by Bob Stokes
Updated: October 14, 2015
On April 29, 2014, a famous hedge fund manager said this:
"Either scenario...asteroids hitting the earth or a major solar storm that could bring down the power grid...is more likely to happen than...deflation."
The May 2014 Elliott Wave Theorist mentioned that quote and in reply said:
"We would give the same probability to avoiding deflation."
Today, of course, deflation is a real and present danger to the world's three largest economies.
Let's start with the United States. In August, the U.S. was only a few states away from a negative consumer price index :
Excluding the West, the national rate of inflation as measured by the CPI would have been -0.19 percent in August, as compared to the already anemic national rate of 0.2 percent (CNBC, Oct. 13).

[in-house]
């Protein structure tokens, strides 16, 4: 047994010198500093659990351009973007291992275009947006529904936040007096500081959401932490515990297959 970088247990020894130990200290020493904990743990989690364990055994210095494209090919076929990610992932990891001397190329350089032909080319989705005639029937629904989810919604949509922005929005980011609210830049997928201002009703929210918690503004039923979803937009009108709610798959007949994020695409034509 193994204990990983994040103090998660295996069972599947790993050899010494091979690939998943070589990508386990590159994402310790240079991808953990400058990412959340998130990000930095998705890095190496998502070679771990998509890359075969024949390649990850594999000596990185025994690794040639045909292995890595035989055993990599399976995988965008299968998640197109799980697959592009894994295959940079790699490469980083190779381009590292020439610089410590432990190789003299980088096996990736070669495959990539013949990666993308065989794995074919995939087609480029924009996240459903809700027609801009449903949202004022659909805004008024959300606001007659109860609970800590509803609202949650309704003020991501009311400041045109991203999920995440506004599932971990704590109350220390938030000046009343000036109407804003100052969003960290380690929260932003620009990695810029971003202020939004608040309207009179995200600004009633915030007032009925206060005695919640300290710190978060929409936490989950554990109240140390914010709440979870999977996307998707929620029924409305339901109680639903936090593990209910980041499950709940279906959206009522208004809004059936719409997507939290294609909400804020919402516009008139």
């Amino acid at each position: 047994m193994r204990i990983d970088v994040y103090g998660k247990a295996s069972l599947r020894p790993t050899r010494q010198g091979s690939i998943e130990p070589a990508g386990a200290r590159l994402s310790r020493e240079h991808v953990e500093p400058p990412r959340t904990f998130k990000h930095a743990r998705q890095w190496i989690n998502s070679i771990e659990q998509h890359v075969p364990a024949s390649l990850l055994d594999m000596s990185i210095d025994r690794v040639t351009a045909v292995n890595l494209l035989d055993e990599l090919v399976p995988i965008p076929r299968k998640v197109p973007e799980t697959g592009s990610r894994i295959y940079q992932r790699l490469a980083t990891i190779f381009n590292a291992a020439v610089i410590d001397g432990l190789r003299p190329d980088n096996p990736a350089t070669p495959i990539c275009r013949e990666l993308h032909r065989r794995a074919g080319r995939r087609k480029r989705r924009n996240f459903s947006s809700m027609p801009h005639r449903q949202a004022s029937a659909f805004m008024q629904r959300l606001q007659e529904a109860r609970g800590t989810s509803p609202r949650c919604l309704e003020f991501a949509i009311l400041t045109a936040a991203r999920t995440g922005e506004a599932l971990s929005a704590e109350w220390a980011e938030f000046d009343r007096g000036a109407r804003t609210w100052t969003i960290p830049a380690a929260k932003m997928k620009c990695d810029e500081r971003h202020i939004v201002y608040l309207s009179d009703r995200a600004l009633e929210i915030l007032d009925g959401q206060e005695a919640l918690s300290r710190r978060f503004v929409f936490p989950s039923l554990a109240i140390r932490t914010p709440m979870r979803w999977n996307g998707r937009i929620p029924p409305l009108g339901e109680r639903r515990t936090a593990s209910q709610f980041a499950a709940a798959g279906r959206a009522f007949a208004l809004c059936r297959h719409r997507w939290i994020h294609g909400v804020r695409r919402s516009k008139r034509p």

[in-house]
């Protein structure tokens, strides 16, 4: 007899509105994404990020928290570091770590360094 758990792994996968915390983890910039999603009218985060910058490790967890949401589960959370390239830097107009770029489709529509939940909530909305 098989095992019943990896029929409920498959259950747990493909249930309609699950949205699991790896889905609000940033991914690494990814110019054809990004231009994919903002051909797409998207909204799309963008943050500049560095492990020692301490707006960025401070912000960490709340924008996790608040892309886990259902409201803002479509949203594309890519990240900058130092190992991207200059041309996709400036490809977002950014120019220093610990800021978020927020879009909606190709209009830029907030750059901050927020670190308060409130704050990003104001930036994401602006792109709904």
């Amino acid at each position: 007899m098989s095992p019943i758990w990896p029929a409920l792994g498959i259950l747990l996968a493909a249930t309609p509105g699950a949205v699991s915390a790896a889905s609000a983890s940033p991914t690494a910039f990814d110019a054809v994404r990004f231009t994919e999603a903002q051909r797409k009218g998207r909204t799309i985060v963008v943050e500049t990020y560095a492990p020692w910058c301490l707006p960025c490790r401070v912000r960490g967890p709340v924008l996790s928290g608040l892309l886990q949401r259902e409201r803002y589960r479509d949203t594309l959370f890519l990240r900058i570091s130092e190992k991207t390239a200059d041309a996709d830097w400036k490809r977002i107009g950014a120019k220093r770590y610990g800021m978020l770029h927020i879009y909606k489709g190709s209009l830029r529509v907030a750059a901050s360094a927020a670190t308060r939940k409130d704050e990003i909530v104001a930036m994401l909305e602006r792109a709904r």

China is the world's second largest economy. Bloomberg recently offered this quote from a chief economist at a securities firm in Beijing:
"It's clear that price pressures are on the deflationary side."
This chart shows that China's Consumer Price Index has been trending lower since mid-2011:
China's CPI slowed from a 2% rise in August to a 1.6% increase in September. More than that, "the producer-price index fell 5.9 percent, extending its streak of negative readings to 43 months."
As for the world's third largest economy, Japan has struggled with deflation for 25 years. The Land of the Rising Sun continues to grapple with this demon -- even after unprecedented monetary stimulus.
Here's a September 25 Financial Times headline:
Japan falls back into deflation for first time since 2013
Deflation in the world's three biggest economies is sobering enough. Yet the threat of this rare economic trend has a still-wider global reach.
Here's another headline (Bloomberg, August 11)
Deflation Stalks the Euro Zone
Again, this is despite massive injections of monetary stimulus.
The global deflationary trend may soon be obvious to all.
The time to learn about this potential economic earthquake is before it arrives. Twelve times a year, Bob gives you his inimitable view of the bigger picture, covering markets, credit and debt, inflation/deflation and social trends in his Elliott Wave Theorist.